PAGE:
Matthew "Stymie" Beard was a mainstay of Hal Roach's "Our Gang" two-reelers. I had met him and the rest of the regular cast members in Hollywood, during the filming of "Blood of the Centipede." I had a bit of legwork that needed doing around the studio, concerning a small matter I was investigating, and the kids had proven to be natural-born detectives, every bit as clever and resourceful in real life as they were on-screen.

Matthew Beard sounded remarkably mature over the phone, though he was only eight years old at the time. Considerably more articulate than Percival Doiley, for example. He had a good head on his shoulders, and a good heart to go with it. He was also willful, and would go his own way, regardless of the consequences. In fact, director Robert McGowan had given him the name "Stymie" because that was what Matthew tended to do to McGowan's efforts to keep the productions on schedule. The youngster had a habit of wandering off the set to indulge his curiosity about anything that happened to catch his attention.

He reminded me a great deal of myself.

"Where are you, Stymie?" I could hear crowd noises in the background.

"I'm there. I mean, I'm here, in Zenith, where you are, sir."

"Really? What are you doing here? Filming on location?"

"No, not exactly. I guess I sort of came out here on my own."

I frowned. "What? On your own? Are you insane? Are you aware of how young and vulnerable you are? You haven't run away from home, have you?"

"No. Not really. Temporary, I guess, but not just to be doing it. I need to talk to you right away. I have something to tell you. I think it's important. It's about Mister DeMilby. You remember him, don't you? Something funny's going on, and he's in it, and it has to do with you. I was sort of poking around the studio and I overheard him talking to somebody, and... Well, I need to tell you about it. I know it's important, REAL important. I can't even say it to anybody else but you." His voice had taken on an edge of near-desperation.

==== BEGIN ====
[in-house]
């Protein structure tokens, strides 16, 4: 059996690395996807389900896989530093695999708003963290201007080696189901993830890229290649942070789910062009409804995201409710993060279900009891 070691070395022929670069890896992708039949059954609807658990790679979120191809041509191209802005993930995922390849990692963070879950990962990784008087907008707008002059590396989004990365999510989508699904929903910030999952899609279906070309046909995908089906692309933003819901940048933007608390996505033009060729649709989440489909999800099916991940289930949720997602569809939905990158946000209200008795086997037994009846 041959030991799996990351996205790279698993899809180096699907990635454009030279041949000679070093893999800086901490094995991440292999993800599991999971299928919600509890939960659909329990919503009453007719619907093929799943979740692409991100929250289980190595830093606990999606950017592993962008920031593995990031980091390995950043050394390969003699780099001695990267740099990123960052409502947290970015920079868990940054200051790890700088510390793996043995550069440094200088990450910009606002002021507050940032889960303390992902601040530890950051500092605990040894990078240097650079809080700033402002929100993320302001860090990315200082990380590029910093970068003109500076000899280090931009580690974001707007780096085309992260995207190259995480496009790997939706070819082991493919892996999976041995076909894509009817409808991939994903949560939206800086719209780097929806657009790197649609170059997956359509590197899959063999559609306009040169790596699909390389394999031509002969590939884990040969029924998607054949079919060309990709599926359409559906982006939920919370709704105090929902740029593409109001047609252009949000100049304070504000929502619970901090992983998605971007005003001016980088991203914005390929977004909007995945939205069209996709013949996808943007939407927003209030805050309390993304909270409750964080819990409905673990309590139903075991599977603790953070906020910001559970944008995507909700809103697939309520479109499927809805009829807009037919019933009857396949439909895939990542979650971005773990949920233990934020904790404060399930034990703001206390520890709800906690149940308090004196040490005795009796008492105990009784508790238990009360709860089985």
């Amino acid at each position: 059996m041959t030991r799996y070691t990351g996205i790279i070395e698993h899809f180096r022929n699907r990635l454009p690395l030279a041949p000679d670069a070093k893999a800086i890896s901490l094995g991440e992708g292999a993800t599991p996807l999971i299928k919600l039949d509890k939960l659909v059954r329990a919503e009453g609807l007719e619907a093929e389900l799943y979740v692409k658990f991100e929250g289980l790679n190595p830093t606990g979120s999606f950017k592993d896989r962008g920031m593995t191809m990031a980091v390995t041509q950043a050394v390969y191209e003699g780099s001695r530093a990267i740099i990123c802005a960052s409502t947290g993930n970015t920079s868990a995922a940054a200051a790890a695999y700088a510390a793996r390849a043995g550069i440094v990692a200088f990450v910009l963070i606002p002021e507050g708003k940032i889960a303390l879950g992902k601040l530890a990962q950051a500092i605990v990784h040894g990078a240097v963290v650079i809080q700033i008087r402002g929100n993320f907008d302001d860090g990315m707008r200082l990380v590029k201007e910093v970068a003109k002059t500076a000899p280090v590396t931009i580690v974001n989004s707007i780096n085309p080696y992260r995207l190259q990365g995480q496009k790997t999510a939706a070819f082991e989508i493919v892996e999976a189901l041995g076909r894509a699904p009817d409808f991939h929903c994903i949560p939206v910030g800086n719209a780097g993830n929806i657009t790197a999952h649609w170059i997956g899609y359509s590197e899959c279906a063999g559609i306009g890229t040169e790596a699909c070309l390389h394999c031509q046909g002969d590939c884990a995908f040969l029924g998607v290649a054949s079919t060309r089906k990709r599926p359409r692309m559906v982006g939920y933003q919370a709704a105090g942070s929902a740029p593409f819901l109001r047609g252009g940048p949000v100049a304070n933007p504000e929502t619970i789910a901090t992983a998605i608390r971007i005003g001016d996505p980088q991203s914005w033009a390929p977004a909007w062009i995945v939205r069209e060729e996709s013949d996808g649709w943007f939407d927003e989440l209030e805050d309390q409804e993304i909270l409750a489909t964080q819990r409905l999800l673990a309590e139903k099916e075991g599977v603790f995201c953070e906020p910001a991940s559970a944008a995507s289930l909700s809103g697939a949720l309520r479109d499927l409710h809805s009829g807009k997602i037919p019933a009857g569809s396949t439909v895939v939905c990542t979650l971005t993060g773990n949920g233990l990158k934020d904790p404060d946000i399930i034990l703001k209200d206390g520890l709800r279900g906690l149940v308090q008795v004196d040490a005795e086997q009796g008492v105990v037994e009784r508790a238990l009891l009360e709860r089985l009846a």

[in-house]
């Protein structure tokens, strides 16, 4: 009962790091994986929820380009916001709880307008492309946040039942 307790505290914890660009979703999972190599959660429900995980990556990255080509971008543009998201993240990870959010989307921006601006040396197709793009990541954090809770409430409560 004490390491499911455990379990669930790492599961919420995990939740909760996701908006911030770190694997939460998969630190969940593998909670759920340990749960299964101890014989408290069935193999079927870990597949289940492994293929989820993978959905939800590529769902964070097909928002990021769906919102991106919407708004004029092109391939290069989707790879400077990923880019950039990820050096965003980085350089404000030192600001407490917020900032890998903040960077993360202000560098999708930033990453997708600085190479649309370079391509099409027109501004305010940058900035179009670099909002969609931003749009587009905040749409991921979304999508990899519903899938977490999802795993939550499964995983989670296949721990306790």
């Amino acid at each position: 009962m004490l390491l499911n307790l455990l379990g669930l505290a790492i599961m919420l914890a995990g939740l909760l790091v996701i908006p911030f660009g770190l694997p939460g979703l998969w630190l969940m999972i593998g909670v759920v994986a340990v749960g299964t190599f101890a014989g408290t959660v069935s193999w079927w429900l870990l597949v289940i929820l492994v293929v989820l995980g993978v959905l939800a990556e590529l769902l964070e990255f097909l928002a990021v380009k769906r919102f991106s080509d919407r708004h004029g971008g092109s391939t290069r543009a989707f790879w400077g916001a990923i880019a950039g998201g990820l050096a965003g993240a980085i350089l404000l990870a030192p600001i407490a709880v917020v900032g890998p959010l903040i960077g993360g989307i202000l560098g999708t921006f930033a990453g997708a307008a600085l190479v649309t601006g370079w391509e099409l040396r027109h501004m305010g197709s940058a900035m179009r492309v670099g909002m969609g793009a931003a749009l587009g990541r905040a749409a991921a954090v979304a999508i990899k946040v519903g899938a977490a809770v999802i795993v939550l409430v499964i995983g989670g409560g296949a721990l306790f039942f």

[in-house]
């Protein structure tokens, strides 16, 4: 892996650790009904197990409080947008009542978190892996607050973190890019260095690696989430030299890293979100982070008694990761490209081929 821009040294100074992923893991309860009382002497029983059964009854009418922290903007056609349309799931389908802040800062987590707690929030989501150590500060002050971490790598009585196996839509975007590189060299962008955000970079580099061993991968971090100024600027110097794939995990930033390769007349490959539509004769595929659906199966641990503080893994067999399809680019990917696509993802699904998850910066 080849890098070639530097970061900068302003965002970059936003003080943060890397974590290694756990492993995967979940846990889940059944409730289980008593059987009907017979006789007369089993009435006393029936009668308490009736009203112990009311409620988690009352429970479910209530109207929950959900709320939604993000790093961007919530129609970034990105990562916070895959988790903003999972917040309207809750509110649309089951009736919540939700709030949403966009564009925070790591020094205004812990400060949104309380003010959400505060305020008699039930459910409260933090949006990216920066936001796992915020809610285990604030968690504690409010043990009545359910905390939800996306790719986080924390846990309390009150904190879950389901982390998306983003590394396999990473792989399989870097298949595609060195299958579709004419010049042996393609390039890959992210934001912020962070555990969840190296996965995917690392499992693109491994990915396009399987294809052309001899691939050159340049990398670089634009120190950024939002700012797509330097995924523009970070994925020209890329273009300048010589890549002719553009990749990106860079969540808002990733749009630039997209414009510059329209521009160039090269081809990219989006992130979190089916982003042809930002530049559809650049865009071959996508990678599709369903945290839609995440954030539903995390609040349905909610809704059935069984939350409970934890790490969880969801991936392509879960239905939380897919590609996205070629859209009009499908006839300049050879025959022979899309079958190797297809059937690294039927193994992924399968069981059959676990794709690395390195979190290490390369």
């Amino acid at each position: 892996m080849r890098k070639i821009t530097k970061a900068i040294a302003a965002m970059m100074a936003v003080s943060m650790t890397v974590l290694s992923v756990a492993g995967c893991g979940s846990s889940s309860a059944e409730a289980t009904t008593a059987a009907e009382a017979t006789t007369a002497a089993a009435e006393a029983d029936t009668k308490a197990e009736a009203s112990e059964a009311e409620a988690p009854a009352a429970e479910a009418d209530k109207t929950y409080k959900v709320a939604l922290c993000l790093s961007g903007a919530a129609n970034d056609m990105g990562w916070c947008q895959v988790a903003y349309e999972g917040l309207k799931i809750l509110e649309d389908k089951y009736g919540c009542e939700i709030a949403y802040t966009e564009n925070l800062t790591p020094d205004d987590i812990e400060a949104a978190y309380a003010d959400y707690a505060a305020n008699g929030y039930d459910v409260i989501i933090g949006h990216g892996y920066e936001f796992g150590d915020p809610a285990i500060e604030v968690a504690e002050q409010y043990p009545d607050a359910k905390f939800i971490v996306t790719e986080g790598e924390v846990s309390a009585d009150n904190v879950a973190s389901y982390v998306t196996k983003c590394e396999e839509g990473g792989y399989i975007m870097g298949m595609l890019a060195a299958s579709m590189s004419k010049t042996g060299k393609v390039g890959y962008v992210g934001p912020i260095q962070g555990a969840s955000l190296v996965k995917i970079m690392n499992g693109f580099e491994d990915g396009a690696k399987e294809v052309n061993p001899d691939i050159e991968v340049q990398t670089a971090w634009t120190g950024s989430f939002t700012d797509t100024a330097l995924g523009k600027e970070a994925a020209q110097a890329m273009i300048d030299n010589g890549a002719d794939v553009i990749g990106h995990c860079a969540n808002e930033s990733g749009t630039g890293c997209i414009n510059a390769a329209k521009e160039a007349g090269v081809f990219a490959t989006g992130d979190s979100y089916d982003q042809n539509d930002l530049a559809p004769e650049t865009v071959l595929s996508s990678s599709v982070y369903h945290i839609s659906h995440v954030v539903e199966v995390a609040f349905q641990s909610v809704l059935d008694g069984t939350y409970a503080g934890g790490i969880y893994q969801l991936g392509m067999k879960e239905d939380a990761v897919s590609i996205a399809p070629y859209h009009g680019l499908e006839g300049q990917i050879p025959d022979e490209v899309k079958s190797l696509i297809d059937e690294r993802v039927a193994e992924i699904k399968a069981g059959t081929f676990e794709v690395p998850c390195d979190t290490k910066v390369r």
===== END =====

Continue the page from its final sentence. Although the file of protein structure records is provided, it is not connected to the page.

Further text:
"Okay, calm down. Where are you right now? Are you safe?"

"I guess so. I'm down at the train depot. I kind of stowed away on the train Mister DeMilby was on. Crazy thing for me to do, I guess, but what I overheard back at the studio sounded pretty serious. I just followed him and when he got on the train, I snuck on, too. I didn't think too much about what I was doing."

"Sounds that way," I said. "You did a very rash thing, you know." I sighed. "Well, I've been guilty of that myself, more than once. I'll come get you and you can tell me all about it. Stay right where you are. Don't go wandering and don't talk to anybody, okay?"

"I won't," he promised. "Both of those things I won't do."

"Good. I'll be there as soon as I can. It seems like you've done a very foolish thing, but I'll reserve judgement on that until I hear what you have to say. See you in a few minutes."

The mask went back on, and I took my express elevator to my private garage in the basement. I could be at the depot in less than five minutes. Once I collected Stymie, the first order of business would be to notify his parents and anyone else who might be looking for him. Then I would hear what he had to tell me. I knew that if he had done this thing, he believed he had good reason. And if he believed he had good reason, chances were that he did.

And after I heard him out, I would make arrangements to ship him securely back home.

I have no clue why I expected it to be that easy...